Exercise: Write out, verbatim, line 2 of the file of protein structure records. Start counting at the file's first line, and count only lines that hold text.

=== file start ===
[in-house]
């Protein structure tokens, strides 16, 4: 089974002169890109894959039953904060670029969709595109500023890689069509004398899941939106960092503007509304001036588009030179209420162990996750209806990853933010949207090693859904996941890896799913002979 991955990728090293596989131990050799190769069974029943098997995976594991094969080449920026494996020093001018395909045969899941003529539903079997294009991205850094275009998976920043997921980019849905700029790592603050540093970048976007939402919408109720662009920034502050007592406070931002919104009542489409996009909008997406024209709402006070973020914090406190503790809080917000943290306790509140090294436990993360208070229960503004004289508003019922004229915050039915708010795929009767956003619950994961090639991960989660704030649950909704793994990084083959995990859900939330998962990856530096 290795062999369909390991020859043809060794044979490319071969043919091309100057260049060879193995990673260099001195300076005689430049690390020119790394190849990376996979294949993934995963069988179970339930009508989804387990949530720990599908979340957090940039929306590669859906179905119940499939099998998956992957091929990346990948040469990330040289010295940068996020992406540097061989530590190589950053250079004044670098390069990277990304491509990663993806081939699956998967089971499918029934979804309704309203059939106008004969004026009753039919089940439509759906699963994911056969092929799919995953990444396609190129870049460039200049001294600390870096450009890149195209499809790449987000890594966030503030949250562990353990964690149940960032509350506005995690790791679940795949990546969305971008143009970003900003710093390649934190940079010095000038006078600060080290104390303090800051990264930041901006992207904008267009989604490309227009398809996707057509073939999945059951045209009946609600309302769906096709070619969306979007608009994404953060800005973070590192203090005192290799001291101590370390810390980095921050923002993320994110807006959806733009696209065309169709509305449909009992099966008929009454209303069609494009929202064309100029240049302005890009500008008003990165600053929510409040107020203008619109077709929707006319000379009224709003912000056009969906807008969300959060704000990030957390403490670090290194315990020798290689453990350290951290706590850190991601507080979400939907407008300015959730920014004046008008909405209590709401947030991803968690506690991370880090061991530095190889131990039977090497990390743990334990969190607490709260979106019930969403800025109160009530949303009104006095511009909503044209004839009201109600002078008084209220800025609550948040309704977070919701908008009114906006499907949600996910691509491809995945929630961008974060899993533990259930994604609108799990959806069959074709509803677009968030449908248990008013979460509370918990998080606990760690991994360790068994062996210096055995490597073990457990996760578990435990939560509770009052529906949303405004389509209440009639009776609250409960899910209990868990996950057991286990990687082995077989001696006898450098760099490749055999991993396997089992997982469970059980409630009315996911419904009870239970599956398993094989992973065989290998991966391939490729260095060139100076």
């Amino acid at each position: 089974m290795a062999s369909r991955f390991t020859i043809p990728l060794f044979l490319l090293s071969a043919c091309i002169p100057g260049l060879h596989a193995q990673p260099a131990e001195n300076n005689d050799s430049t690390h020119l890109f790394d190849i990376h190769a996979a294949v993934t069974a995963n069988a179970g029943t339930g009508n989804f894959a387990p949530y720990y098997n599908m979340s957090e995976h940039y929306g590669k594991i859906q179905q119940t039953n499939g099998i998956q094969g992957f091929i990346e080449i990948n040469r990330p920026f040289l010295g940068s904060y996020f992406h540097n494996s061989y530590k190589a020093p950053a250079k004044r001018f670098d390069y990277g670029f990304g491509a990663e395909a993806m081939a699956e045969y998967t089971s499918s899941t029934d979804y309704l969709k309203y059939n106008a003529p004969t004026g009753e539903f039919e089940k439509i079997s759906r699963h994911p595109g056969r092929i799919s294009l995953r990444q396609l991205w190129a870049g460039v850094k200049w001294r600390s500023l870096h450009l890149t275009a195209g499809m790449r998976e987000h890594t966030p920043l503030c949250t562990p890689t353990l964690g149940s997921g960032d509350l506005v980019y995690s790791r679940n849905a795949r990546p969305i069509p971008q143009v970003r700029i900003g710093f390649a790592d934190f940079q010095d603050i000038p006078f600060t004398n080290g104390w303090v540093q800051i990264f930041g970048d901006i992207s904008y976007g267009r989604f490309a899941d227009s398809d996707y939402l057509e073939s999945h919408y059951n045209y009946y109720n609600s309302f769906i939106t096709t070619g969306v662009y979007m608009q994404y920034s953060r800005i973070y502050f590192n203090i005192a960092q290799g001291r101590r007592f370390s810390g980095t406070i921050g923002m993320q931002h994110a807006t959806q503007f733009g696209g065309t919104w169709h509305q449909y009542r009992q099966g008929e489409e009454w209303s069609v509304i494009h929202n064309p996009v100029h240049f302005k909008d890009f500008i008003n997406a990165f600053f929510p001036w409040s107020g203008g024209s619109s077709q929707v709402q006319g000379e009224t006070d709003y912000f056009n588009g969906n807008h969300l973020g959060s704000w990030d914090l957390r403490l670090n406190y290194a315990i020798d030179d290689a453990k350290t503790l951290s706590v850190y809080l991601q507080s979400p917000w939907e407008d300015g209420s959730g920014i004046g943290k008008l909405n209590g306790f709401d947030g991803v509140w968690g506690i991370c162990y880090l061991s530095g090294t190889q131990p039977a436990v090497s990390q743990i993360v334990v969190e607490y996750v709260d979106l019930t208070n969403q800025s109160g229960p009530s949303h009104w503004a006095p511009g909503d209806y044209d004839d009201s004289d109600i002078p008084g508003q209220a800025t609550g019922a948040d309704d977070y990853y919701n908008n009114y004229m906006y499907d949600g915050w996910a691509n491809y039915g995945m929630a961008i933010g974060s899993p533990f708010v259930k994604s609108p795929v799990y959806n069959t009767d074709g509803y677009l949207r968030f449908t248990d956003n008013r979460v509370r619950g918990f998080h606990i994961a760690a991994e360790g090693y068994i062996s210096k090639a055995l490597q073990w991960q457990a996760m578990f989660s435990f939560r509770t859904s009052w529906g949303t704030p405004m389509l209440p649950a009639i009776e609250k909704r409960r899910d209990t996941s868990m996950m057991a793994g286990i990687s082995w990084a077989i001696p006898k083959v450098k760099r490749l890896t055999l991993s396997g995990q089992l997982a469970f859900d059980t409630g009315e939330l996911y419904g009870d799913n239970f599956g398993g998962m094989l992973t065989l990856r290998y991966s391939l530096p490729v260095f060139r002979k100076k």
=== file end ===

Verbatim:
């Protein structure tokens, strides 16, 4: 089974002169890109894959039953904060670029969709595109500023890689069509004398899941939106960092503007509304001036588009030179209420162990996750209806990853933010949207090693859904996941890896799913002979 991955990728090293596989131990050799190769069974029943098997995976594991094969080449920026494996020093001018395909045969899941003529539903079997294009991205850094275009998976920043997921980019849905700029790592603050540093970048976007939402919408109720662009920034502050007592406070931002919104009542489409996009909008997406024209709402006070973020914090406190503790809080917000943290306790509140090294436990993360208070229960503004004289508003019922004229915050039915708010795929009767956003619950994961090639991960989660704030649950909704793994990084083959995990859900939330998962990856530096 290795062999369909390991020859043809060794044979490319071969043919091309100057260049060879193995990673260099001195300076005689430049690390020119790394190849990376996979294949993934995963069988179970339930009508989804387990949530720990599908979340957090940039929306590669859906179905119940499939099998998956992957091929990346990948040469990330040289010295940068996020992406540097061989530590190589950053250079004044670098390069990277990304491509990663993806081939699956998967089971499918029934979804309704309203059939106008004969004026009753039919089940439509759906699963994911056969092929799919995953990444396609190129870049460039200049001294600390870096450009890149195209499809790449987000890594966030503030949250562990353990964690149940960032509350506005995690790791679940795949990546969305971008143009970003900003710093390649934190940079010095000038006078600060080290104390303090800051990264930041901006992207904008267009989604490309227009398809996707057509073939999945059951045209009946609600309302769906096709070619969306979007608009994404953060800005973070590192203090005192290799001291101590370390810390980095921050923002993320994110807006959806733009696209065309169709509305449909009992099966008929009454209303069609494009929202064309100029240049302005890009500008008003990165600053929510409040107020203008619109077709929707006319000379009224709003912000056009969906807008969300959060704000990030957390403490670090290194315990020798290689453990350290951290706590850190991601507080979400939907407008300015959730920014004046008008909405209590709401947030991803968690506690991370880090061991530095190889131990039977090497990390743990334990969190607490709260979106019930969403800025109160009530949303009104006095511009909503044209004839009201109600002078008084209220800025609550948040309704977070919701908008009114906006499907949600996910691509491809995945929630961008974060899993533990259930994604609108799990959806069959074709509803677009968030449908248990008013979460509370918990998080606990760690991994360790068994062996210096055995490597073990457990996760578990435990939560509770009052529906949303405004389509209440009639009776609250409960899910209990868990996950057991286990990687082995077989001696006898450098760099490749055999991993396997089992997982469970059980409630009315996911419904009870239970599956398993094989992973065989290998991966391939490729260095060139100076």